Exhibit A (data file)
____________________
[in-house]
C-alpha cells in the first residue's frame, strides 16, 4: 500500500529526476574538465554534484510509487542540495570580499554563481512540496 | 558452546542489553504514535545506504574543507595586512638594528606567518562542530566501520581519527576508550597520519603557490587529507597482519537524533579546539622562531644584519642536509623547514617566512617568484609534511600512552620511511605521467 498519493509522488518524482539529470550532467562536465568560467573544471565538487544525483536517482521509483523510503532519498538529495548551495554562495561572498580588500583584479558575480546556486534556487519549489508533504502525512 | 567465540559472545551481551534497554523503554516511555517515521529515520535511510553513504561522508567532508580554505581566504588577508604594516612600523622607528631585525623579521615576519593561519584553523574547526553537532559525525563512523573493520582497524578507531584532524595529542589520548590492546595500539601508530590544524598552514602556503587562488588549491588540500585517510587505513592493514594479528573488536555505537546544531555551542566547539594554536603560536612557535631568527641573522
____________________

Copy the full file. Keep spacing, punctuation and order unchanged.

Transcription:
[in-house]
C-alpha cells in the first residue's frame, strides 16, 4: 500500500529526476574538465554534484510509487542540495570580499554563481512540496 | 558452546542489553504514535545506504574543507595586512638594528606567518562542530566501520581519527576508550597520519603557490587529507597482519537524533579546539622562531644584519642536509623547514617566512617568484609534511600512552620511511605521467 498519493509522488518524482539529470550532467562536465568560467573544471565538487544525483536517482521509483523510503532519498538529495548551495554562495561572498580588500583584479558575480546556486534556487519549489508533504502525512 | 567465540559472545551481551534497554523503554516511555517515521529515520535511510553513504561522508567532508580554505581566504588577508604594516612600523622607528631585525623579521615576519593561519584553523574547526553537532559525525563512523573493520582497524578507531584532524595529542589520548590492546595500539601508530590544524598552514602556503587562488588549491588540500585517510587505513592493514594479528573488536555505537546544531555551542566547539594554536603560536612557535631568527641573522